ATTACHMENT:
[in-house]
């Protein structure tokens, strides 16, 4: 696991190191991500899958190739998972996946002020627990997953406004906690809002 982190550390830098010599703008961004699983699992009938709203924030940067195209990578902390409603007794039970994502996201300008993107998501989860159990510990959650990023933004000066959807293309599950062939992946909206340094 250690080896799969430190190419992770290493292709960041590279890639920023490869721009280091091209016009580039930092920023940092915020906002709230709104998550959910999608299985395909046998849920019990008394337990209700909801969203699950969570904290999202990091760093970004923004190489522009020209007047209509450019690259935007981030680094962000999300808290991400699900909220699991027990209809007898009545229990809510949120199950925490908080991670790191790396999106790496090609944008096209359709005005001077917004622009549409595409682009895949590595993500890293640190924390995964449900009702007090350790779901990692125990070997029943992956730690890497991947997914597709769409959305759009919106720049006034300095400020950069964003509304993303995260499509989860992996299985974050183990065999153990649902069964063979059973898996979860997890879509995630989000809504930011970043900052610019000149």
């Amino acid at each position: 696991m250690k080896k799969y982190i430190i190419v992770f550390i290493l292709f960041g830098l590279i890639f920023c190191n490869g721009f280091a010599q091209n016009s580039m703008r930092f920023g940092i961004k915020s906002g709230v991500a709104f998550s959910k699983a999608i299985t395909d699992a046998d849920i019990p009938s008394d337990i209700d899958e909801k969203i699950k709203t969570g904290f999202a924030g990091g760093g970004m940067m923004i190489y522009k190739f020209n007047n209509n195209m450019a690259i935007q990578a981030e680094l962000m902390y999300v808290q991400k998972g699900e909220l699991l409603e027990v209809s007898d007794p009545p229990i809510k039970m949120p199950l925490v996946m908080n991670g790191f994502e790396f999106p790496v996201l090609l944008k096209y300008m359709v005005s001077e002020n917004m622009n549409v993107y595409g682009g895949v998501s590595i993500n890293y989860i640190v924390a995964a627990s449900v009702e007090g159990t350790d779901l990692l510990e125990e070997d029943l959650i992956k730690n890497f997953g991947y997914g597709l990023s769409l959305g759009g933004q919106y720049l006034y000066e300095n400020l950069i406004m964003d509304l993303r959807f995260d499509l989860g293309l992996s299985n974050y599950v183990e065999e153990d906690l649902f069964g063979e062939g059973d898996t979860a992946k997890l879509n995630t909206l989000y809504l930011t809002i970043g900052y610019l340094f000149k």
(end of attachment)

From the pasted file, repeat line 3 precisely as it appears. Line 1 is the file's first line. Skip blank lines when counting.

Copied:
């Amino acid at each position: 696991m250690k080896k799969y982190i430190i190419v992770f550390i290493l292709f960041g830098l590279i890639f920023c190191n490869g721009f280091a010599q091209n016009s580039m703008r930092f920023g940092i961004k915020s906002g709230v991500a709104f998550s959910k699983a999608i299985t395909d699992a046998d849920i019990p009938s008394d337990i209700d899958e909801k969203i699950k709203t969570g904290f999202a924030g990091g760093g970004m940067m923004i190489y522009k190739f020209n007047n209509n195209m450019a690259i935007q990578a981030e680094l962000m902390y999300v808290q991400k998972g699900e909220l699991l409603e027990v209809s007898d007794p009545p229990i809510k039970m949120p199950l925490v996946m908080n991670g790191f994502e790396f999106p790496v996201l090609l944008k096209y300008m359709v005005s001077e002020n917004m622009n549409v993107y595409g682009g895949v998501s590595i993500n890293y989860i640190v924390a995964a627990s449900v009702e007090g159990t350790d779901l990692l510990e125990e070997d029943l959650i992956k730690n890497f997953g991947y997914g597709l990023s769409l959305g759009g933004q919106y720049l006034y000066e300095n400020l950069i406004m964003d509304l993303r959807f995260d499509l989860g293309l992996s299985n974050y599950v183990e065999e153990d906690l649902f069964g063979e062939g059973d898996t979860a992946k997890l879509n995630t909206l989000y809504l930011t809002i970043g900052y610019l340094f000149k």